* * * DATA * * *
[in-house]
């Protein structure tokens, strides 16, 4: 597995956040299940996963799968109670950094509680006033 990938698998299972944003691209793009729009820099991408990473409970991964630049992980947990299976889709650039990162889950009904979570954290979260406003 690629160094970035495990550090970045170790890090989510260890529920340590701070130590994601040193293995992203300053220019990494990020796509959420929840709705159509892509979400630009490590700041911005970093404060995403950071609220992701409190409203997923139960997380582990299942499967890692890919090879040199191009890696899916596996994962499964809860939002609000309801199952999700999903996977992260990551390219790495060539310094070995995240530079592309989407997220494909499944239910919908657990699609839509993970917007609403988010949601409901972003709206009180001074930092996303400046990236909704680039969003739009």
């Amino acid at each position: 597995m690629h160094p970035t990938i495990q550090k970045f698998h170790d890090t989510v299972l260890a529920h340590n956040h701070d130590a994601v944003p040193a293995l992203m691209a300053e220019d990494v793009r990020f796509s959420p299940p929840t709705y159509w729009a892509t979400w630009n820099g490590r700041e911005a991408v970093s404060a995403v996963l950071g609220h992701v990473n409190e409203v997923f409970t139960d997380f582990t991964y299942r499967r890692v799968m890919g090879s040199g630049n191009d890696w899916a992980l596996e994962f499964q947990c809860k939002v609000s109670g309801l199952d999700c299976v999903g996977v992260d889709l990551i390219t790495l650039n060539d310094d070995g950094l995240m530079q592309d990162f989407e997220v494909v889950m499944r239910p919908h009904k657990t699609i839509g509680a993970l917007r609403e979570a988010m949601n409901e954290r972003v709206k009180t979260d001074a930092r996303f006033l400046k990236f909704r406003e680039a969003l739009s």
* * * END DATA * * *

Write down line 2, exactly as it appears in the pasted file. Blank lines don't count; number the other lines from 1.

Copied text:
């Protein structure tokens, strides 16, 4: 597995956040299940996963799968109670950094509680006033 990938698998299972944003691209793009729009820099991408990473409970991964630049992980947990299976889709650039990162889950009904979570954290979260406003 690629160094970035495990550090970045170790890090989510260890529920340590701070130590994601040193293995992203300053220019990494990020796509959420929840709705159509892509979400630009490590700041911005970093404060995403950071609220992701409190409203997923139960997380582990299942499967890692890919090879040199191009890696899916596996994962499964809860939002609000309801199952999700999903996977992260990551390219790495060539310094070995995240530079592309989407997220494909499944239910919908657990699609839509993970917007609403988010949601409901972003709206009180001074930092996303400046990236909704680039969003739009």